1. How many EB-5 visas are issued every year?
Answer: Up to 10,000 visas may be issued annually, although actual usage has always fallen short of this number. Typically 3,000 are set aside or reserved for investors who invest in a targeted employment area (TEA) and 3,000 are set aside for investors who invest through EB-5 regional centers.
2. When was the EB-5 program established?
Answer: The EB-5 Program was created by the United States Congress in 1990 through passage of the Immigration and Nationality Act. In 1993, Congress created the Pilot Program to stimulate immigration under the EB-5 category. The Pilot Program allows individuals from around the world to attain United States citizenship through investment in U.S. businesses and creation of U.S. jobs. Both Programs are currently being administered by the United States Citizenship and Immigration Services (“USCIS”), an agency of the Department of Homeland Security.
3. What happens if my I-829 is denied? Must I leave the US immediately?
Answer: If an I-829 is denied, USCIS currently issues a Notice to Appear (NTA) to initiate removal proceedings at immigration court. There is no appeal from an I-829 denial. However, in removal proceedings, the judge will review your petition and make an independent decision.
4. Can the minimum investment amount ($500,000) ever be increased?
Answer: The investment amount is $500,000 if the investor is in a Targeted Employment Area (TEA), an area whose unemployment is over 1½ times the national average or a rural area. An investor can invest over $500,000 in this area if he/she wants to. The general minimum is $1,000,000 investment if the investment is not in a TEA.
5. What is the minimum required amount of capital to be invested in order to apply for an EB5 visa?
Answer: The minimum required capital for an EB-5 investment is $1,000,000. However, if the investment is in a Targeted Employment Area (TEA), the investment minimum is reduced to $500,000. A TEA is defined as a rural area or an area where the unemployment has been 1½ times the national average.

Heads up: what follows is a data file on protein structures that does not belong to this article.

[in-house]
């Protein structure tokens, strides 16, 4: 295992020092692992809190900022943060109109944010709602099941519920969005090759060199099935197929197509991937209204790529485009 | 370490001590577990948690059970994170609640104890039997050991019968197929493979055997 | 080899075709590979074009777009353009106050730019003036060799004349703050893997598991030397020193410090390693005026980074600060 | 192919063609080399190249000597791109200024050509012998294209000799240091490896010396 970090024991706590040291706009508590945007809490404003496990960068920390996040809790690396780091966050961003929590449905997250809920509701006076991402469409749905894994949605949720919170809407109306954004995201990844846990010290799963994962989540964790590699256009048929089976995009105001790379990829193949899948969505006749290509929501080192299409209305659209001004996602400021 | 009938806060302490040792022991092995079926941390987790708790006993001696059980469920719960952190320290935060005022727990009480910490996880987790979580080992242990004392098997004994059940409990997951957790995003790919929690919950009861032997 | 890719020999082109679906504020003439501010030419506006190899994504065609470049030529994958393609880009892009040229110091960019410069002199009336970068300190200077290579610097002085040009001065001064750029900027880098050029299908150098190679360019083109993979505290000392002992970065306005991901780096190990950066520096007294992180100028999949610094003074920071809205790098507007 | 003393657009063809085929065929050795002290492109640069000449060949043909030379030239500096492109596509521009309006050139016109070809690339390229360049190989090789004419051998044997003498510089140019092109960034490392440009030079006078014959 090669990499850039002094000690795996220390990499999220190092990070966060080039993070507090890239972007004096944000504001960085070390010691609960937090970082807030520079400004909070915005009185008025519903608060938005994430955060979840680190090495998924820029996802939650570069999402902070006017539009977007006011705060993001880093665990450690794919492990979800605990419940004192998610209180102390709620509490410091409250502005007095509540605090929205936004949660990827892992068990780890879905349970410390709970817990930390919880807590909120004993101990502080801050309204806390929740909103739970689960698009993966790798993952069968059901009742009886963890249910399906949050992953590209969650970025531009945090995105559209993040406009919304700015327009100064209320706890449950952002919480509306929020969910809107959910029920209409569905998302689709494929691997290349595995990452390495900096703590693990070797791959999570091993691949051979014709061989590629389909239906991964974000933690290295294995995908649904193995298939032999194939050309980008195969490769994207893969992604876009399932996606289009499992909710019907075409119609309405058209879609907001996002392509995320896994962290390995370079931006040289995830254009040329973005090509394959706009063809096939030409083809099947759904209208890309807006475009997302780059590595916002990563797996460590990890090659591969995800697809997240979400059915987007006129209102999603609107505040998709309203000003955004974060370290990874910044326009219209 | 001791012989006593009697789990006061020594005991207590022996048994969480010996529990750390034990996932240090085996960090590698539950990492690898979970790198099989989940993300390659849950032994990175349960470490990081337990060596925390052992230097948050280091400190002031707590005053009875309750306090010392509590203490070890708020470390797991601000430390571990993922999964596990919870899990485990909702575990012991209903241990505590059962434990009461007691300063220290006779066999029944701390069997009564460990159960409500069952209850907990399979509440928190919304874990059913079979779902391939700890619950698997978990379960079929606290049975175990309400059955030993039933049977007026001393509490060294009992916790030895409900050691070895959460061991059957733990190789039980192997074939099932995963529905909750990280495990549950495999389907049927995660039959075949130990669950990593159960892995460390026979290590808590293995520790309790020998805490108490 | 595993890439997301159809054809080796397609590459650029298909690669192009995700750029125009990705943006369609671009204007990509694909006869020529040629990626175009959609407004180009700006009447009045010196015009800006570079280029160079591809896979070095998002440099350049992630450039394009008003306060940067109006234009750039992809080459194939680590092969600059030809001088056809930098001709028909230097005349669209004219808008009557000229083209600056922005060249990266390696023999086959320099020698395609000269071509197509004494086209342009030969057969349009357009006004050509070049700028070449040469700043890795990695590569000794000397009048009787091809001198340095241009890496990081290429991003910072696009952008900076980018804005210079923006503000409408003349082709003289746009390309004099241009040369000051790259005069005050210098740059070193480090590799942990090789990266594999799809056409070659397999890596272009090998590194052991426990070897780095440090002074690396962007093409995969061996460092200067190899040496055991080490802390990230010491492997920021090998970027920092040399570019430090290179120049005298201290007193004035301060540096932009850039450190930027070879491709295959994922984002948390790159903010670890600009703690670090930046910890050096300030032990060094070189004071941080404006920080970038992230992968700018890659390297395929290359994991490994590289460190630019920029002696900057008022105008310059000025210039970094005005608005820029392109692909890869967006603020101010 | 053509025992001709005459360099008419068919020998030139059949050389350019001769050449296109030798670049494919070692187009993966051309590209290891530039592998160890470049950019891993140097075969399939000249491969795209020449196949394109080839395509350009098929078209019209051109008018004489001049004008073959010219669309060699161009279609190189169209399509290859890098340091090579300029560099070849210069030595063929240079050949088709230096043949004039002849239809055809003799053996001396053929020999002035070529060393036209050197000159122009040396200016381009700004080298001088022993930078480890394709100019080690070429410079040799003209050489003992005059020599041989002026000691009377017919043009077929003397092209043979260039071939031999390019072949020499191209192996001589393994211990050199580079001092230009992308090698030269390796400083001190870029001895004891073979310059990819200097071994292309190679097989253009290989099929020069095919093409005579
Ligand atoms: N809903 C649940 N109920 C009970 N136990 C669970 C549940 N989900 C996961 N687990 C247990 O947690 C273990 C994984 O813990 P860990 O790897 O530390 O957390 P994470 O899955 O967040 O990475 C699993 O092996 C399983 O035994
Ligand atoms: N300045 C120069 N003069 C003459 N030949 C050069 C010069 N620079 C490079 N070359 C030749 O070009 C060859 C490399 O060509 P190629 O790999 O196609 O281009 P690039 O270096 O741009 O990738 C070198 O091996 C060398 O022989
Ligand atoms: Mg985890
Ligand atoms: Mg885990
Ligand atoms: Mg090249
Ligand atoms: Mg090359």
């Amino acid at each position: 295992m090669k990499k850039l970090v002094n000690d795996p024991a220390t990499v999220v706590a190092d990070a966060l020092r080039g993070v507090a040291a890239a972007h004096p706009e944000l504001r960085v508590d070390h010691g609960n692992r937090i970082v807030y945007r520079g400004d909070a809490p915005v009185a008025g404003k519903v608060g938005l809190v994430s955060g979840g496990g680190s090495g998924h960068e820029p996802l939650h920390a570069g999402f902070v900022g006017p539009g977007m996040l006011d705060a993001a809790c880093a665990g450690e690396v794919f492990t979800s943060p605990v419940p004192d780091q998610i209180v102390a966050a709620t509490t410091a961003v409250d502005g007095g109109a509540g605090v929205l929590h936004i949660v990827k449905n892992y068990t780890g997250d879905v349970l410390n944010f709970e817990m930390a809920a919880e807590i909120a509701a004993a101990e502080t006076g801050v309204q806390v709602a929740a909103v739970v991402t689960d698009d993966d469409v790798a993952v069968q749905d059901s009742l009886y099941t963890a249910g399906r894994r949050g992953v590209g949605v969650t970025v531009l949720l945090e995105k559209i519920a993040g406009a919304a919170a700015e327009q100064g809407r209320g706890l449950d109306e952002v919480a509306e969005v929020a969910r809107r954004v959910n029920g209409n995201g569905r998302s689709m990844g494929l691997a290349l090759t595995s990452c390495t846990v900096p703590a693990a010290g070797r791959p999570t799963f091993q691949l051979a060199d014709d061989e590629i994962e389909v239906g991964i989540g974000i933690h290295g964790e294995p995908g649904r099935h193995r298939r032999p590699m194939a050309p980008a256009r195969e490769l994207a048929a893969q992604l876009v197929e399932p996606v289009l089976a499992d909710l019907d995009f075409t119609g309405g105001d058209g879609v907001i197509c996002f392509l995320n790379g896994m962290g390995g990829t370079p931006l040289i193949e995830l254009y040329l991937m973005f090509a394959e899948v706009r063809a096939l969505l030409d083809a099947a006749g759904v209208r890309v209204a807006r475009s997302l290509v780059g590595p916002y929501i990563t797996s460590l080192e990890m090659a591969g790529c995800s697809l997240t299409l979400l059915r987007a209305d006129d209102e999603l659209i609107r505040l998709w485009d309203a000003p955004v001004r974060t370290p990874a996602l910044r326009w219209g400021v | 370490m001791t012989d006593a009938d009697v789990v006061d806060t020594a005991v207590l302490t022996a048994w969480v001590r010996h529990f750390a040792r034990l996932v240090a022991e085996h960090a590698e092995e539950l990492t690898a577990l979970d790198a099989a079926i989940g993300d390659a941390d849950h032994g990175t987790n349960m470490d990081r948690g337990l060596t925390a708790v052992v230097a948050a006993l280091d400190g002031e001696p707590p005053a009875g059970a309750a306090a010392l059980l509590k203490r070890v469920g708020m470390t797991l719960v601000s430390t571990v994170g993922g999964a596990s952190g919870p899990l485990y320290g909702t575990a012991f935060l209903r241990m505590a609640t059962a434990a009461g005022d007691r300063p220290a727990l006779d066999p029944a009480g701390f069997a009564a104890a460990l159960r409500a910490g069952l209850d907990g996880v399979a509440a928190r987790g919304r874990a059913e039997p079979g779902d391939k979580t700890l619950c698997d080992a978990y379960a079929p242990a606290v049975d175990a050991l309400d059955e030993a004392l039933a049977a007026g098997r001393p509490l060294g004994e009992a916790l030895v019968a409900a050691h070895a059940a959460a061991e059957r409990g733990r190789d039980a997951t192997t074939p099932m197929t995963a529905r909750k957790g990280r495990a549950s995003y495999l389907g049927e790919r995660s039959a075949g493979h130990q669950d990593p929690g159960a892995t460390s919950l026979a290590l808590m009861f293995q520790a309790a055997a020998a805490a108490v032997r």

6. What is the process to obtain lawful permanent residency through the EB-5 visa program?
Answer: The process of obtaining permanent residency through the EB-5 Immigrant Investor Visa Program is an expeditious path to getting a green card, however it requires a lot of documentation. There are two different types of investment: Direct Investment or Indirect Investment through a Regional Center. The minimum investment is $1 million. However, if the invested project is in a Targeted Employment Area (population less than 20,000 and unemployment 150% above the national average) you can qualify for the reduced threshold of $500,000. The first step is filing an I-526 with USCIS. The most important part of the I-526 is showing the Source of Funds to prove that the capital being used in the investment was obtained in a lawful way. If USCIS accepts your petition, you will be granted a conditional green card for 2 years. After the two years you can apply for the I-829 Removal of Conditions. If you can show that your investment was used entirely and created 10 full time jobs for US citizens you will be granted a green card and will become a permanent resident. After 5 years of holding a green card you can apply for a US passport and then will be a US citizen. The EB-5 Immigrant Investor Program includes the investor, spouse, and any unmarried children under the age of 21.
7. Can I apply for an Eb-5 visa if I am currently out-of-status (i.e., I live in the United States, but do not have a current visa)?